A fool's mouth is his destruction, and his lips are the snare of his soul.
Guard your speech at any cost! If you talk too much, cut your words in half! If you cannot say something gracious or helpful, say nothing at all! A fool cannot control his speech. It often gets him in trouble. His speech traps him in sin. Much of the pain in his life is because of words he should not have said. Training your lips can save your life.
The Preacher used simple figures of speech, metonymy in this case, to make a powerful point in a few words. Mouth and lips, the means of talking, refer to a fool’s speech. “Destruction” and “snare” are metaphors for pain and trouble he causes himself. Ruling your speech is important to avoid the fool’s destruction (Pr 12:13; 13:3; Eccl 10:11-14).
Solomon knew unguarded speech could ruin his son’s peace, reputation, or success. In context, he warned about contentious words that cause fights (Pr 18:6) and talebearing that wounds others (Pr 18:8). He warned elsewhere against the snare of cosigning loans (Pr 6:1-5). Words can cause life or death, depending on your use (Pr 18:21).
Tongues often cause mischief to others, but this proverb shows mischief to the speaker himself. Saul and Herod brought snares on their own souls by foolish words (I Sam 14:24-46; Mark 6:21-29). Gideon whipped the men of Succoth with thorns for their speech, and Elisha cursed 42 children for theirs. The slander of Daniel’s peers cost them their own lives, and so did the prepared speeches of Ananias and Sapphira.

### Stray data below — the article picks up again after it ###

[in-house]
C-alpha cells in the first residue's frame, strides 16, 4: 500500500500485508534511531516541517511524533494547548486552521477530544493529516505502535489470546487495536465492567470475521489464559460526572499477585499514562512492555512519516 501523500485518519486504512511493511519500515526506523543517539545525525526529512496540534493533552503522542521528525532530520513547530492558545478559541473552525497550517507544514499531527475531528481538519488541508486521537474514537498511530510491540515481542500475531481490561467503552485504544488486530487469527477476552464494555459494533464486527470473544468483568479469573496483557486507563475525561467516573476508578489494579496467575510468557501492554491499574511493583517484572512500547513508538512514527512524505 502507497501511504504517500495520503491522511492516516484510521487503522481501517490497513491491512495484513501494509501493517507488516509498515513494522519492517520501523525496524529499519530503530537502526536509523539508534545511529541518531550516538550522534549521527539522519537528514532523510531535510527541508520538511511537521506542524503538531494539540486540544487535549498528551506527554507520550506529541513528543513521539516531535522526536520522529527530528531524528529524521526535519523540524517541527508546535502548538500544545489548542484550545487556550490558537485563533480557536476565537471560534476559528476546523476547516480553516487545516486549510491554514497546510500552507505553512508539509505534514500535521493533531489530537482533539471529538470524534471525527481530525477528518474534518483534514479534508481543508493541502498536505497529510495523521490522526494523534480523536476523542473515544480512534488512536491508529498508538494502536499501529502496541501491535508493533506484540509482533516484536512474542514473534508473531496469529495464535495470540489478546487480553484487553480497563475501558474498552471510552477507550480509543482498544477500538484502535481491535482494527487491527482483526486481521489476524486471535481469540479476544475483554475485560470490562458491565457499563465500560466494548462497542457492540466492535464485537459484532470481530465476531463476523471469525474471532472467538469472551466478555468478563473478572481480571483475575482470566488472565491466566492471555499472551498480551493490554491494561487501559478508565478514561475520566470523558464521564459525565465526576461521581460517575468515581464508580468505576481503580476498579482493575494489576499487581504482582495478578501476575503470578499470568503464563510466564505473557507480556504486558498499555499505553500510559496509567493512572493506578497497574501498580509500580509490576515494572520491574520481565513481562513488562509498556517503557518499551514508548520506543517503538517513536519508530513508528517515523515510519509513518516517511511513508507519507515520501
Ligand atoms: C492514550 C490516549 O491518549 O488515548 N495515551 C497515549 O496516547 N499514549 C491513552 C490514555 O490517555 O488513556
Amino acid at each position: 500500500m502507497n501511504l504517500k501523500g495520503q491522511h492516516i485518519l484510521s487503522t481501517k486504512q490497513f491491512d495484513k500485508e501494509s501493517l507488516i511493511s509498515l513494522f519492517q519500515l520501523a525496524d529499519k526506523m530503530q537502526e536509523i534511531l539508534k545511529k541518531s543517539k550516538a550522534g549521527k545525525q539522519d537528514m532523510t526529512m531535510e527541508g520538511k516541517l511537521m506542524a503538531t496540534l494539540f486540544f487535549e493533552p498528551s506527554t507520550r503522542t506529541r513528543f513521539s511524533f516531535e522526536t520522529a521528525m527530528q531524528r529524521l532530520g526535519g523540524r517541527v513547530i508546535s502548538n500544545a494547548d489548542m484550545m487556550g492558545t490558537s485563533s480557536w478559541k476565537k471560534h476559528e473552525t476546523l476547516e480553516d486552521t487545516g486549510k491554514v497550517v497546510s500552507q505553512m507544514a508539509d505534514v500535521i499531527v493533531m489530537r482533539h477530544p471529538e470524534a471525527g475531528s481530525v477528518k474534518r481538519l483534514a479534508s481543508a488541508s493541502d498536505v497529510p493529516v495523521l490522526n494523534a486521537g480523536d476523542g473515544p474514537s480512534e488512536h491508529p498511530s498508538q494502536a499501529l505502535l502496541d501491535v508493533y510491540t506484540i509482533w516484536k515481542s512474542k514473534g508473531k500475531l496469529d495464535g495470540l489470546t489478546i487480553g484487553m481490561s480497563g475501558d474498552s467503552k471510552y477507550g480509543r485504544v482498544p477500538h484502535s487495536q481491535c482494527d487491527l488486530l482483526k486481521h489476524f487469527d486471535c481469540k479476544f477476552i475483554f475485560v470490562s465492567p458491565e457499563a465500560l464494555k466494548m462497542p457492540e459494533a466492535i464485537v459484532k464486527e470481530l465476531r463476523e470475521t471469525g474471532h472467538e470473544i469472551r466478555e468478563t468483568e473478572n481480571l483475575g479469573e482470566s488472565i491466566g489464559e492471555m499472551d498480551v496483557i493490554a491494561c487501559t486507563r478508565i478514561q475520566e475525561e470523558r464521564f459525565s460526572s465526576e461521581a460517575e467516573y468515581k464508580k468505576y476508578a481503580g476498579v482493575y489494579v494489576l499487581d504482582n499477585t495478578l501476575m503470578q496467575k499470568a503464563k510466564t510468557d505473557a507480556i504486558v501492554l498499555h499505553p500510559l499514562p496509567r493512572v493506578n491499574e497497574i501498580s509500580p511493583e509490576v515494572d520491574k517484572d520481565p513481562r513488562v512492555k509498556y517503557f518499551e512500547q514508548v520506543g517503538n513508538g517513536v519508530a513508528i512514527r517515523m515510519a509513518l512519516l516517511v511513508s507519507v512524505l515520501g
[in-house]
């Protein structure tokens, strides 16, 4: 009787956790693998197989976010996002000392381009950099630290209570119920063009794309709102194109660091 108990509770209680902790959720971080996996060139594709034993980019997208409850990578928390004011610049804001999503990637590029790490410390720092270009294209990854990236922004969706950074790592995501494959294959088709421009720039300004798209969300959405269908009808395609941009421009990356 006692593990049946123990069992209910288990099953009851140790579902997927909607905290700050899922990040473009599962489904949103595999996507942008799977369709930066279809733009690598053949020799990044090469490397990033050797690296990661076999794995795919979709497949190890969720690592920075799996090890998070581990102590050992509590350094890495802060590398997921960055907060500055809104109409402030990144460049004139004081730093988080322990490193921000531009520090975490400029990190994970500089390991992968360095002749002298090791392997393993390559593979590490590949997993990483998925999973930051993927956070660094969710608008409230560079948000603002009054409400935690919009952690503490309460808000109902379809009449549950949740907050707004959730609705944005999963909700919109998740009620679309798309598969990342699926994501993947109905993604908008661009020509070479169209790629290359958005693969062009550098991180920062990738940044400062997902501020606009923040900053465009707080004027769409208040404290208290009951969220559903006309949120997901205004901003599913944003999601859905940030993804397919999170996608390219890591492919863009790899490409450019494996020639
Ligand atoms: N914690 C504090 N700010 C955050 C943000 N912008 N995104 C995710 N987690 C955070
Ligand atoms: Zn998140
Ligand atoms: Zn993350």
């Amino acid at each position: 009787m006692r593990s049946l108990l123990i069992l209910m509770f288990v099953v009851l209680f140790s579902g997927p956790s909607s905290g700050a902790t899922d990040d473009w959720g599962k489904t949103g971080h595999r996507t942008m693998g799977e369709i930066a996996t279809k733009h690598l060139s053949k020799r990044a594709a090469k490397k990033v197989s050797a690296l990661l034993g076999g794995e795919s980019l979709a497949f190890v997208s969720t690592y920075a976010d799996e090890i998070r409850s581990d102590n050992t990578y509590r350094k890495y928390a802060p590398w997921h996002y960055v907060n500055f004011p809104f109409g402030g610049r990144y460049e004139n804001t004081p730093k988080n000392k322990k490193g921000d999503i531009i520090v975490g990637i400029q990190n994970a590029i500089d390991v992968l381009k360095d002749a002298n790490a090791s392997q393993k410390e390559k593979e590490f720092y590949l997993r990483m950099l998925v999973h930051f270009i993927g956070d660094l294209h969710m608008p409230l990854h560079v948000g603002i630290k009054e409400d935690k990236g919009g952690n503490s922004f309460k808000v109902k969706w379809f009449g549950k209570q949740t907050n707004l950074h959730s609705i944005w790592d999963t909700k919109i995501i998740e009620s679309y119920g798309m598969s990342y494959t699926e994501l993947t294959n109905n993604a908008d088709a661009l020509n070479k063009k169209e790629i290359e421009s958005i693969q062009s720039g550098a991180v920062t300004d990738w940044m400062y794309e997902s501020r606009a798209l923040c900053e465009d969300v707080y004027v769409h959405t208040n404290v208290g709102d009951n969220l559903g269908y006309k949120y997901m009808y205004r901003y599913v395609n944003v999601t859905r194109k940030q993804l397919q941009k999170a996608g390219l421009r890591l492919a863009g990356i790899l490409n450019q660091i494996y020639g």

Do you grasp the warning? Have you spoken harshly, and then regretted it? Have you committed to do something, and then wished you had not? Have you lied to protect yourself, only to find you had grievously complicated matters? Have you been disrespectful and wished you could get your words back? Sin multiplies with the number of words spoken (Pr 10:19). You will give an account of every idle word (Matt 12:36).
You can save your life from destruction. Cut your words in half (Pr 17:27-28). Listen eagerly; speak reluctantly. Be quick to hear, slow to speak (Jas 1:19). Say only kind and positive things about others (Eph 4:29). Let your speech be always with grace, and criticize only rarely when necessary (Col 4:6). Replace foolish talking and jesting with giving thanks (Eph 5:4). Never speak evil of those in authority (Deut 27:16; Jude 1:8).
Ask God for help. David prayed, “Set a watch, O LORD, before my mouth; keep the door of my lips” (Ps 141:3). And again, “Let the words of my mouth, and the meditation of my heart, be acceptable in thy sight, O LORD, my strength, and my redeemer” (Ps 19:14).